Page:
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PostMon Jun 29, 2020 5:47 pm 
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I have the Big Agnes Fly Creek.  I've not yet found an instance where I couldn't stabilize it by using rocks on, or in place of, the stakes.
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SwitchbackFisher
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PostMon Jun 29, 2020 11:28 pm 
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https://www.sportsmansguide.com/product/index/us-military-surplus-gore-tex-bivy-cover-woodland-camo-new?a=500829

I have been rocking this a lot this year fits pad sleeping bag pillow and me great. If I need to make sure it stays put i put my backpack or a rock on it I think I weighed mine at 20 oz or maybe 25  I also like that after I deflate my pad. I can put my entire sleep system bivy and all in 1 compression sack and get moving.

I didn't buy mine, used it while in the military and got rid of the bulky and heavy parts of the modular sleep system.

But I also have a eureka spitfire 1 which is a pain to set up because it's not freestanding. And a big Agnes C bar 3 and it's way easier to set up than the spitfire. I'll take the weight penalty for convenience. I just spend 5 more minutes working out a day to make the difference 🤣.

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InFlight
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PostTue Jun 30, 2020 9:24 am 
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In addition to the typical REI offerings there are a number of excellent tent options from smaller specialized companies.  TarpTent, Six Moons Designs, Zpacks, et al have offerings that are lighter (20 ounce or less) and offer more design variations.

Most of these tents use a single (occasionally two) trekking poles to support them.  If your not a trekking pole user almost all offer a collapsible carbon fiber or aluminum pole that you can use instead.  The one outing I forgot my trekking poles, I just carved a stick in about 5 minutes.

Multiuse of equipment (trekking poles) is a way to save weight.

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rossb
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PostTue Jun 30, 2020 2:09 pm 
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As others have noted, staking really isn't a big problem. In general, free-standing tents don't offer anything special, they just make things easier. There are a few advantages to a free-standing tent:

1) You don't have to worry as much about your stakes. If you have a tent that requires four stakes, you can probably get by with three. On the other hand, with a tarp (or tarp tent) you have to make sure all the stakes are in there well, otherwise it will tip over. I've used a tarp tent for a while now, and haven't had much problem getting the stakes in the ground, or finding rocks that will do the same job.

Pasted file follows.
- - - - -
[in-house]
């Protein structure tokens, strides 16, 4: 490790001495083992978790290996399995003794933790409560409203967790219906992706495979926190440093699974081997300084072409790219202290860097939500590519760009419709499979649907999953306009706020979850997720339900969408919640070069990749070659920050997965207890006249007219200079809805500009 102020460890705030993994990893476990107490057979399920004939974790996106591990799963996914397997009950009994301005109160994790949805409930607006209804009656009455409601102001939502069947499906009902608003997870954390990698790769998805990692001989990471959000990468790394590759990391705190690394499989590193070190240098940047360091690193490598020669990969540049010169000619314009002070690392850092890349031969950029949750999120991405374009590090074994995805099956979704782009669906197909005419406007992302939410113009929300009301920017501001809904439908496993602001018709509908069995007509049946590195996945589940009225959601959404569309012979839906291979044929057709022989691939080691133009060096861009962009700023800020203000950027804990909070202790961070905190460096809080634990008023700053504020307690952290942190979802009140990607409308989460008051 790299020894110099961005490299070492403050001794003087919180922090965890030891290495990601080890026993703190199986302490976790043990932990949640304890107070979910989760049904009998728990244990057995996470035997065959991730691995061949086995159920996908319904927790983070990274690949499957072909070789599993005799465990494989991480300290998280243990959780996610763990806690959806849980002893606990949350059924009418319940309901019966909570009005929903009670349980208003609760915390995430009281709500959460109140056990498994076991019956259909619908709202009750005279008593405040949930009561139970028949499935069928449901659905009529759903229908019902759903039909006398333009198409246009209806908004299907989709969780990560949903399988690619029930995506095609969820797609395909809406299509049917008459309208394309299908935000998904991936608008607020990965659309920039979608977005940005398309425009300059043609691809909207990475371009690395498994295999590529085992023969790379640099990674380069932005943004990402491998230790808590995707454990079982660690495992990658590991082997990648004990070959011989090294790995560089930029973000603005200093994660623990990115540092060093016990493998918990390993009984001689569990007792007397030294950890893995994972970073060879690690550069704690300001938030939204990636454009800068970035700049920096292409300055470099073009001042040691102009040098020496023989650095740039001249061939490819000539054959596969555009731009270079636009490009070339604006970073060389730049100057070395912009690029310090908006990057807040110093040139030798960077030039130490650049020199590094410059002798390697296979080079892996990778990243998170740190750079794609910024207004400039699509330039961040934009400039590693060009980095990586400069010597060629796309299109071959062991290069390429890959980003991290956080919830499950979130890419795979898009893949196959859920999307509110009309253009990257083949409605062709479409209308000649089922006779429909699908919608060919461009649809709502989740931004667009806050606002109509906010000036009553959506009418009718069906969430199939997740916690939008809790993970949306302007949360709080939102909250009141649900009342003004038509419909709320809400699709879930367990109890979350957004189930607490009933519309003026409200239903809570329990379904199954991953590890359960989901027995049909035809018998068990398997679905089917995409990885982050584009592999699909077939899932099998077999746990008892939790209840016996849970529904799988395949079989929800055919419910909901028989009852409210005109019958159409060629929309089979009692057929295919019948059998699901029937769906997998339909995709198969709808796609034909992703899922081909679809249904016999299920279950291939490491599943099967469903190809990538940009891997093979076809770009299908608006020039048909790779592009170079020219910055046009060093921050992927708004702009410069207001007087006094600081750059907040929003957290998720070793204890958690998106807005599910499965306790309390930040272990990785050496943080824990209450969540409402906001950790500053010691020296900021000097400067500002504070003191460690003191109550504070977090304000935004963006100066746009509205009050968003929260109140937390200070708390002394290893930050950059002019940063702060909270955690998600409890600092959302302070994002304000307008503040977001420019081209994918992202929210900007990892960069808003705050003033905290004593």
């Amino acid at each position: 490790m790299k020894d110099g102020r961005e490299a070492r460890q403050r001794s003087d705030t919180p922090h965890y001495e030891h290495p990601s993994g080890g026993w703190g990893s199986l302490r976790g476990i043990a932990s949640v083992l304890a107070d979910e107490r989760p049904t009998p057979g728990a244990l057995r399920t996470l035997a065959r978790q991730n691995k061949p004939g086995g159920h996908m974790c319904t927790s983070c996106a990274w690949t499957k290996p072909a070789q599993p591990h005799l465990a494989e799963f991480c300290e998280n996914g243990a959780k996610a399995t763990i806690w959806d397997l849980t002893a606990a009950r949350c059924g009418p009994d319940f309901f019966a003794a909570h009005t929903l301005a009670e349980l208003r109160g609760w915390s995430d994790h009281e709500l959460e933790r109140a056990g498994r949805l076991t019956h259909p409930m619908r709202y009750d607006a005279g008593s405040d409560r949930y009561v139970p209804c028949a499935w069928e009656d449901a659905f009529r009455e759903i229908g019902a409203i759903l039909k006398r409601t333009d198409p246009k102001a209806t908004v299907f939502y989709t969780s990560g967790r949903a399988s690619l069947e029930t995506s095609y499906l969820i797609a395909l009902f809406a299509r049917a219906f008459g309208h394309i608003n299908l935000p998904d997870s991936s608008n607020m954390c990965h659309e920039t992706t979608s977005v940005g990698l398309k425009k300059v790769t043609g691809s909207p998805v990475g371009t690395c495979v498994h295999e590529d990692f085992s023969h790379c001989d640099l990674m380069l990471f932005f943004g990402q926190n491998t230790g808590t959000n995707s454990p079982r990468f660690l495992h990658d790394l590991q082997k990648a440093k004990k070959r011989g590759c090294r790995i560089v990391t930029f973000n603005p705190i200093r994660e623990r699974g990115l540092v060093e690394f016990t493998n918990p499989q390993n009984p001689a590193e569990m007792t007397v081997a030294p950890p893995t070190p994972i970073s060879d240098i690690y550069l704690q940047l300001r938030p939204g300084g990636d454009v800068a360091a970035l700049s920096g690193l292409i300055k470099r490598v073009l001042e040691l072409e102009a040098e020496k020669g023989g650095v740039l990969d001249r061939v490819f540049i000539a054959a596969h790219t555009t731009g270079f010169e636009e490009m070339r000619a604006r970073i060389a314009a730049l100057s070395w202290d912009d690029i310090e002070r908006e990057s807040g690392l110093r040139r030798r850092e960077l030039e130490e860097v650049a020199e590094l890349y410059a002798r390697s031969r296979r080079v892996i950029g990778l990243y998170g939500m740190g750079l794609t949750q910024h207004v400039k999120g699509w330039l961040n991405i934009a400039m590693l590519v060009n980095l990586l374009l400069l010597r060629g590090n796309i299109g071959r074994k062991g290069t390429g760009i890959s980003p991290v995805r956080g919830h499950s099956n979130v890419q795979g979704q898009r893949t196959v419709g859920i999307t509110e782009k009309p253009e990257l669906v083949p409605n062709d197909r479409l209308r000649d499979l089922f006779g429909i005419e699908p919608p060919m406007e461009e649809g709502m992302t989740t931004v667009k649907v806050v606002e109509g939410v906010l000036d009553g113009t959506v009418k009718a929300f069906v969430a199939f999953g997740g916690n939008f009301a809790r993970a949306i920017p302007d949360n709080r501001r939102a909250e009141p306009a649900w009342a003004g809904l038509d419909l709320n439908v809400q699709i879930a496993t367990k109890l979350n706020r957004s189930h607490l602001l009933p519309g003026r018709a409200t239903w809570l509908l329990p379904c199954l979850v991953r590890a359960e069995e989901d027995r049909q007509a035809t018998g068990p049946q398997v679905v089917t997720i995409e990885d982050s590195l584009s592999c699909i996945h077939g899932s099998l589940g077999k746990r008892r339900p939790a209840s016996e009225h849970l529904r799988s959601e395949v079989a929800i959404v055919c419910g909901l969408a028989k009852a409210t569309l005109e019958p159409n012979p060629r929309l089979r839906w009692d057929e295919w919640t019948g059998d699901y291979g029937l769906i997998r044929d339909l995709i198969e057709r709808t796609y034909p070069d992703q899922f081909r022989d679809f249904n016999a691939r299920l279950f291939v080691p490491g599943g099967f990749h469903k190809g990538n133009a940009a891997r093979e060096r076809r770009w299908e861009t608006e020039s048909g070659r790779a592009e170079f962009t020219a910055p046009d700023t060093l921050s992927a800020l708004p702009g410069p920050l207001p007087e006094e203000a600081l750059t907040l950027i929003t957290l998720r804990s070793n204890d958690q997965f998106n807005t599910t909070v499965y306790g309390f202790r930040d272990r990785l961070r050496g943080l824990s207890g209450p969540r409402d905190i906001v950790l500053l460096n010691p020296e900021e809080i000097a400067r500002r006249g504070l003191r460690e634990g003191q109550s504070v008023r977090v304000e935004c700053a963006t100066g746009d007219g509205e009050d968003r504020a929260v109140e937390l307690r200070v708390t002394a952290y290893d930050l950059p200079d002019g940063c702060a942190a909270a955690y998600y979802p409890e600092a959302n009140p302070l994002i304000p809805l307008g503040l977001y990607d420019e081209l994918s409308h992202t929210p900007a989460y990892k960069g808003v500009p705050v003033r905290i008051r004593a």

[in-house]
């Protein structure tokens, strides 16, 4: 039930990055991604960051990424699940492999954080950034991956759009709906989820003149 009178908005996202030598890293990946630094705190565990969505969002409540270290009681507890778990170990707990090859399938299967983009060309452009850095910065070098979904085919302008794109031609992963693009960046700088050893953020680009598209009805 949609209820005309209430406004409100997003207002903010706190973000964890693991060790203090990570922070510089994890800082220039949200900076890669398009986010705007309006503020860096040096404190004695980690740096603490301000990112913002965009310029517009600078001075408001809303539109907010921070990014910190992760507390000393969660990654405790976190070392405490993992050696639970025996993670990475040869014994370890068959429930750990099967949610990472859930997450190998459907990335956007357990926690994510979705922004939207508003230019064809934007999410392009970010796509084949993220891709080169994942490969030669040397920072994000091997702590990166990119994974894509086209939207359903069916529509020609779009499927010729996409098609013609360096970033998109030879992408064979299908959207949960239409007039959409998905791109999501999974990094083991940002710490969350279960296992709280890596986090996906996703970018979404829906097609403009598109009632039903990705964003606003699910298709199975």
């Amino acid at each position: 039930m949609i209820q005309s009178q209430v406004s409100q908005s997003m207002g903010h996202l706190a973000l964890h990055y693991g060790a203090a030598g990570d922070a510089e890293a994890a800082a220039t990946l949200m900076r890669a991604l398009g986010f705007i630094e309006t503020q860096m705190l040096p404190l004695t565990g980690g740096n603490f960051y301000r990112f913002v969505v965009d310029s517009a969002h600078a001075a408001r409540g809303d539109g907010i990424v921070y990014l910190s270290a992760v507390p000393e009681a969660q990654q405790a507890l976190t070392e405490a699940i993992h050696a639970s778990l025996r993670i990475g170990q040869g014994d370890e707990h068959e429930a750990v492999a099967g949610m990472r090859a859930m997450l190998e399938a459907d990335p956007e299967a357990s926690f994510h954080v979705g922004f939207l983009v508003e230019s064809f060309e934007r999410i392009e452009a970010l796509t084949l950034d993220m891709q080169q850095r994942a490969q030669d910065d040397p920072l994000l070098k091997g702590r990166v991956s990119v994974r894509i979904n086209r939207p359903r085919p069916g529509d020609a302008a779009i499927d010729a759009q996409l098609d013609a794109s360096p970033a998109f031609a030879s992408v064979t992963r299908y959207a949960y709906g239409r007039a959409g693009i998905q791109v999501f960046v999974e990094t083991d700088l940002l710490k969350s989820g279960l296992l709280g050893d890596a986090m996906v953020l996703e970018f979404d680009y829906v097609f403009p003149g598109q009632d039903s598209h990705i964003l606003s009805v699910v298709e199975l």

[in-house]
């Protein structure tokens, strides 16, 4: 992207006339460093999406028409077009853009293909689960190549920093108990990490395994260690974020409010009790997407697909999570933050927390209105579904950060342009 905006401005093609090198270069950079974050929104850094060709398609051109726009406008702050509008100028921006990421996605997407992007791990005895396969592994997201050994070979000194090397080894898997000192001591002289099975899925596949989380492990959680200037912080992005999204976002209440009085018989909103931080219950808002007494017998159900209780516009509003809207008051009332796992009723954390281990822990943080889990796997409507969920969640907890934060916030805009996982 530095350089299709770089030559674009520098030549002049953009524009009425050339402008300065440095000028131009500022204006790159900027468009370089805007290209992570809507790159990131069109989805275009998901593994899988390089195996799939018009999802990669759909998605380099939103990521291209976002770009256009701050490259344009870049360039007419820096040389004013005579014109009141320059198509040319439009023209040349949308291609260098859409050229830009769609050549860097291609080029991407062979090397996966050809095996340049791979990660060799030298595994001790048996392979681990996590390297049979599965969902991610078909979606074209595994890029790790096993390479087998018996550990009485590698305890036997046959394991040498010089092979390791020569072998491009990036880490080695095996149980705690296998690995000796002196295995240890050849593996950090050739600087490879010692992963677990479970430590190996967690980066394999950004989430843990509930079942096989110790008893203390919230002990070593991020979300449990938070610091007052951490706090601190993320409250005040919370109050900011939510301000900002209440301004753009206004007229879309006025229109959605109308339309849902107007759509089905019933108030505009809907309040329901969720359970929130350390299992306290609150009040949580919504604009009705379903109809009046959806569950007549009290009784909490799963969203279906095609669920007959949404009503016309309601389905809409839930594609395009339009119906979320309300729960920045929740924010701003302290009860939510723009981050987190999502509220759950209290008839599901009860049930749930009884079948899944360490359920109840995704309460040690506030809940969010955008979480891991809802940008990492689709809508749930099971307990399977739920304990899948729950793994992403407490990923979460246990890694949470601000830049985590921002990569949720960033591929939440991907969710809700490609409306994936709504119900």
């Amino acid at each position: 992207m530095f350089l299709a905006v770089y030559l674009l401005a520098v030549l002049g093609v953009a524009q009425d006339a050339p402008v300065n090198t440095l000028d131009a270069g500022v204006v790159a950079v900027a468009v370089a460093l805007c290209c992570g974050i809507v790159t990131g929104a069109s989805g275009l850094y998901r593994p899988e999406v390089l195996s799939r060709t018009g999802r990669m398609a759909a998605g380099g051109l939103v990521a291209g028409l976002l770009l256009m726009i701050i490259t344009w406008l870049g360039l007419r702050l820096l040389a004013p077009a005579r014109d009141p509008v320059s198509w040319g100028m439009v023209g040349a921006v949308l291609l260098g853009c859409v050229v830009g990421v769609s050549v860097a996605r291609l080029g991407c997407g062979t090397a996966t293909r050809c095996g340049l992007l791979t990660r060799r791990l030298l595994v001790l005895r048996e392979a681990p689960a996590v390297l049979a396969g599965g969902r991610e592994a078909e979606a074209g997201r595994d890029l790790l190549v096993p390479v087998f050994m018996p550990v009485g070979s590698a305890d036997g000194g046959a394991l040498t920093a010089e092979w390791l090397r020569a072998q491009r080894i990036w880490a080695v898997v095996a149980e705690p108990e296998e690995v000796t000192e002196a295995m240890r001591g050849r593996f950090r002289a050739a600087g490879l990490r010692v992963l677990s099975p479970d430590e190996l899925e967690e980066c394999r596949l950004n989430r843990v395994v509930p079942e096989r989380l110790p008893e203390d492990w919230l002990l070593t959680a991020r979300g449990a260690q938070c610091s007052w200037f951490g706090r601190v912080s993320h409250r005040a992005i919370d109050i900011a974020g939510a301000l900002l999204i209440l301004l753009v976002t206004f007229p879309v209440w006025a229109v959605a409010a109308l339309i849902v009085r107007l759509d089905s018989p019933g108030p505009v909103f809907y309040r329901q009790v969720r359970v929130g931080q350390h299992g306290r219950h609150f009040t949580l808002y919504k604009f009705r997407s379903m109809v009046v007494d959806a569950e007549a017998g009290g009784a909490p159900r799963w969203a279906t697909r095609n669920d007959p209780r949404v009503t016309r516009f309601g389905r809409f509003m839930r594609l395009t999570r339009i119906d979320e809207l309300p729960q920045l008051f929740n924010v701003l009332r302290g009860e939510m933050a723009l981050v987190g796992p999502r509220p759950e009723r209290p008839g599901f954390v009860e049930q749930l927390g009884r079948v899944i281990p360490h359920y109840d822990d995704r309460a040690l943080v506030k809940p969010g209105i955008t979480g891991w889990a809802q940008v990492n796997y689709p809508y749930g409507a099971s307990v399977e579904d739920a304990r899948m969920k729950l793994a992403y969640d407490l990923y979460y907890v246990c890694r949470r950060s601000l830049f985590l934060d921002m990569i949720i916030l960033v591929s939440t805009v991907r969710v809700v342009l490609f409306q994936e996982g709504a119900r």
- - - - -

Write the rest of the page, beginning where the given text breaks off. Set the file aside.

2) It is much easier to move the tent. Again, this is more of a convenience. Maybe you realized too late that there is a root under you, in the wrong place. It is pretty easy with a free-standing tent to just slide it over a few inches. I've been in a group situation and helped one of the guys move his tent with his sleeping bag and pad in it to a different location entirely (as folks from a different camp left). Couldn't do that with a tent (or tarp tent).

3) Often easier to assemble. Not necessarily faster, mind you, just more straightforward. This varies by tent, but with tarp tents, often you need to get the angles right. With most free-standing tents, it is simply a matter of putting in the poles and plunking it down. Since I can't easily move it, I usually spend more time analyzing the location as well (measuring twice and cutting once, so to speak). Oddly enough, even with all of that, I usually get my tent up faster than my friends (it takes a surprisingly long time to attach the tent to the poles). Of course, if you are expecting heavy winds, then you are dealing with guy lines, and back to the same game (the stakes have to be in right, the angle has to be right, etc.).

In general, I wouldn't worry about buying a non free-standing tent. I'm not that handy (e. g. I am terrible with knots) so I don't fit the usual profile, but I wouldn't go back. If you want to stick with free-standing, though, Tarp Tent makes a few models that are very light and free standing. Or just get a Big Agnes. They are kind of the standard for lightweight free-standing tents.
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schifferj
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PostThu Jul 02, 2020 10:54 am 
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RumiDude wrote:
I use the Easton Nano stakes most of the time

Easton Nano stakes apparently have been discontinued. They have always been my favorites
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SwitchbackFisher
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PostThu Jul 02, 2020 1:56 pm 
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schifferj wrote:
RumiDude wrote:
I use the Easton Nano stakes most of the time

Easton Nano stakes apparently have been discontinued. They have always been my favorites

That's what I heard to. I've also heard they do break pretty easily but no first-hand experience. I do love Easton arrows and assume they are made the same way approx. For stakes I can't find anything I like more than MSR groundhogs. I've heard some people break them but I believe they were mostly using hammers. I just step on them.

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bertman
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PostFri Jul 03, 2020 5:54 pm 
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Perhaps it's not about the tent but the stakes? Or better yet, the method to which you tie your corners and guylines down? I'm starting to modify my system following Skurka's method with good success.

I have the previous model REI Quarter Dome 1 which is free standing. I've also started using the X-Mid UL 1P trekking pole tent since last year and am really impressed. Haven't tried it in a storm but did snow camp in it, with the aforementioned guyline system.